The Japanese soldiers guarding them, though, couldn’t stand to let their enemies go free. They held these men responsible for their nation’s defeat. The 16 men were dragged outside. There, under the beating sun, they were hacked to death with swords.
“I was convinced of what I was doing,” one Japanese soldier said afterward, defending what he’d done. “We did it for the sake of our country. From our filial obligation to our ancestors.”
3Sakae Oba Trained A Guerrilla Army
Captain Sake Oba refused to believe that Japan had surrendered. He had been shown photos of Hiroshima’s destruction, but he rejected them as fakes. The war, he insisted, was still Japan’s to win—and he would fight until the end.
Oba took 46 soldiers and 160 civilians into the wilderness. There, he trained his men in guerrilla warfare. For the next three months, they would launch scattered attacks against the American forces stationed at Saipan. They would steal their supplies, free Japanese prisoners of war, and plant their own men in the base for reconnaissance.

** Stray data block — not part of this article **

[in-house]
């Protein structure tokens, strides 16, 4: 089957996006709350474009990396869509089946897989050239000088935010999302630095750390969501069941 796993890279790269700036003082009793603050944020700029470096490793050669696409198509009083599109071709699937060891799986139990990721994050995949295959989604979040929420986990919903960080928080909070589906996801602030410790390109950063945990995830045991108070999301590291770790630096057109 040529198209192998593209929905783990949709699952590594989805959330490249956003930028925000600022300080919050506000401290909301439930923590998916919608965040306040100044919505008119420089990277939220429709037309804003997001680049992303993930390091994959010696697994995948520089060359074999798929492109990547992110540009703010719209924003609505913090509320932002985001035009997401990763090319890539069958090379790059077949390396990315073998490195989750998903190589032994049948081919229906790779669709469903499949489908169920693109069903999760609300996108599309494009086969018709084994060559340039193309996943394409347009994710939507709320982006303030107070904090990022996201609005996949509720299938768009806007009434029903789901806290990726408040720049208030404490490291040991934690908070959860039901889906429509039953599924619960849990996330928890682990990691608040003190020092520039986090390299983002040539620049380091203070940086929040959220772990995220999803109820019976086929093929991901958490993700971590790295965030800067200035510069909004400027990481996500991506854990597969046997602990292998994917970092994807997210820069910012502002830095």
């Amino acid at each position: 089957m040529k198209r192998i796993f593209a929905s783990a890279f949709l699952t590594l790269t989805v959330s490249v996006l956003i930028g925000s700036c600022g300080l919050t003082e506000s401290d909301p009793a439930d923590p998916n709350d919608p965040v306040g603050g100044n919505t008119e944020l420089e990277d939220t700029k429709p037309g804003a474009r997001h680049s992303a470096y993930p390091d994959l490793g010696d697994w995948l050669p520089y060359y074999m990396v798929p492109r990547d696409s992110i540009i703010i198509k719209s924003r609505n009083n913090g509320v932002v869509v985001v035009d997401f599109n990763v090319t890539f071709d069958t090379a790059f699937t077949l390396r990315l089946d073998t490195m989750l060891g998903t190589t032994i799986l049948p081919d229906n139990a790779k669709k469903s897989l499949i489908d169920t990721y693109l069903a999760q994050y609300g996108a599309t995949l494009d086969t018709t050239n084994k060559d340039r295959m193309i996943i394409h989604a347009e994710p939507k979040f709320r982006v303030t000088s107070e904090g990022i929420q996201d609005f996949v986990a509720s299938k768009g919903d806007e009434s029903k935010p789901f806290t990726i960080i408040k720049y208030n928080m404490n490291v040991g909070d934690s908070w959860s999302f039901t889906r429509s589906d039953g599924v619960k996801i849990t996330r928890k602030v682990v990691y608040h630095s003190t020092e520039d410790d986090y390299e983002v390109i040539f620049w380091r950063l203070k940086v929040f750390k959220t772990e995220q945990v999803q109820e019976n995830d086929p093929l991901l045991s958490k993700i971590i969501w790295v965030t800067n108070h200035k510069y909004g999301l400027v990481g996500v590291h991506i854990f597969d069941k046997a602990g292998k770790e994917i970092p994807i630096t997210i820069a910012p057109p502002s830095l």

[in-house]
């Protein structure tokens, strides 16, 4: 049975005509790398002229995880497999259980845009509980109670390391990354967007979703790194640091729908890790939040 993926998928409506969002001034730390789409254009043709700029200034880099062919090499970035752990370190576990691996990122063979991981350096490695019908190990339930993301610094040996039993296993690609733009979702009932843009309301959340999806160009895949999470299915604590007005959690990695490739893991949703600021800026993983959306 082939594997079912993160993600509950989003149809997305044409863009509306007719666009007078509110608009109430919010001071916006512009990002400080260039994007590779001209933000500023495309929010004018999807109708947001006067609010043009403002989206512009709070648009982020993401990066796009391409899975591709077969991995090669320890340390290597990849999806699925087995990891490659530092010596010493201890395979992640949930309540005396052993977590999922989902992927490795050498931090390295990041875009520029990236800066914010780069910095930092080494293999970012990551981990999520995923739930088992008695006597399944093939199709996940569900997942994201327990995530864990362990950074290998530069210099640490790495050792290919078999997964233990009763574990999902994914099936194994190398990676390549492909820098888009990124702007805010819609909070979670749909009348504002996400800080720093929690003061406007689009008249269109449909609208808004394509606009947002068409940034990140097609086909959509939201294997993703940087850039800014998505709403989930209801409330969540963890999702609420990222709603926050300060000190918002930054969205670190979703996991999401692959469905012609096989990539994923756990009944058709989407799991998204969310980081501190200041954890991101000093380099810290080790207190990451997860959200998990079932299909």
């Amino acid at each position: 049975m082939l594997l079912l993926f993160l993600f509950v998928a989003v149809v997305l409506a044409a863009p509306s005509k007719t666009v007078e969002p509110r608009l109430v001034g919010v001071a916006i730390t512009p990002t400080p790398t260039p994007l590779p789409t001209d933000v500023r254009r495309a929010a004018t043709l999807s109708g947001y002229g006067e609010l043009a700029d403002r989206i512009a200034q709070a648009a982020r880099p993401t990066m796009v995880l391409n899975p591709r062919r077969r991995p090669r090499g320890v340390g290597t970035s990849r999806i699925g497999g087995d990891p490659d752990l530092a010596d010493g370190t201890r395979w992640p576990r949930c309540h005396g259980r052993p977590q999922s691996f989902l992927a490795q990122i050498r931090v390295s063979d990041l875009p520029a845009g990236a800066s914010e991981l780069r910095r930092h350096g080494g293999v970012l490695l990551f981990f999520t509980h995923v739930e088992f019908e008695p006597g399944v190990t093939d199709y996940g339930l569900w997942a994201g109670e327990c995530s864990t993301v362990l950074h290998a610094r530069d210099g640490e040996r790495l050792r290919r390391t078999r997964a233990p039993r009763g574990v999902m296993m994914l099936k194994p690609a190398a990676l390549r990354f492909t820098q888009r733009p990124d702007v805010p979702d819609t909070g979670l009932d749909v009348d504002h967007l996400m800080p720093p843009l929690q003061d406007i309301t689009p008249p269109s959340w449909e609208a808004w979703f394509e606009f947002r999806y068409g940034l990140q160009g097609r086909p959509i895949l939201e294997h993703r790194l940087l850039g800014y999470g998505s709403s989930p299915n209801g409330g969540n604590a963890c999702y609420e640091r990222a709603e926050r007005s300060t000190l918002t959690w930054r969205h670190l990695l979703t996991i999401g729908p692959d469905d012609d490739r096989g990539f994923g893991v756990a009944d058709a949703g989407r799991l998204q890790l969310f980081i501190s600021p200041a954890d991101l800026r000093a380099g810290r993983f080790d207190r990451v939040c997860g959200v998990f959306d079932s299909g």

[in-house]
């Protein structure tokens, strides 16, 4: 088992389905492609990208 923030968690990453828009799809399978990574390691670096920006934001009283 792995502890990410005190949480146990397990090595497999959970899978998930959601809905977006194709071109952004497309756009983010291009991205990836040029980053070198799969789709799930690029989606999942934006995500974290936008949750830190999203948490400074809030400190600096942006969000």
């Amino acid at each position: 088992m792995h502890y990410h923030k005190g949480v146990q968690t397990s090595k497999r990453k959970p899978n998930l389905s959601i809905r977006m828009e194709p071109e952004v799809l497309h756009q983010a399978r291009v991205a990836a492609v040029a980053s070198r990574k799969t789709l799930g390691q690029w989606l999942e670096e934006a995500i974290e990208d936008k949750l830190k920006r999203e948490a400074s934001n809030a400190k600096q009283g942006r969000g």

It took until December 1 for the Japanese Major General Umahachi Amo to track Oba down. He met him in the forest and handed him written orders to surrender.
Oba complied. He and his men marched into the American base, singing songs of tribute to their dead. At the end of a long, hard-fought war, Oba surrendered his sword to his enemy.
2Hiroo Onoda Kept Fighting For 29 More Years
Hiroo Onoda was stationed in the Philippines when Japan surrendered. He refused to accept it. No one, he decided, had given him a direct order to stop fighting—and so, until he was ordered to stand down, he would keep the war going.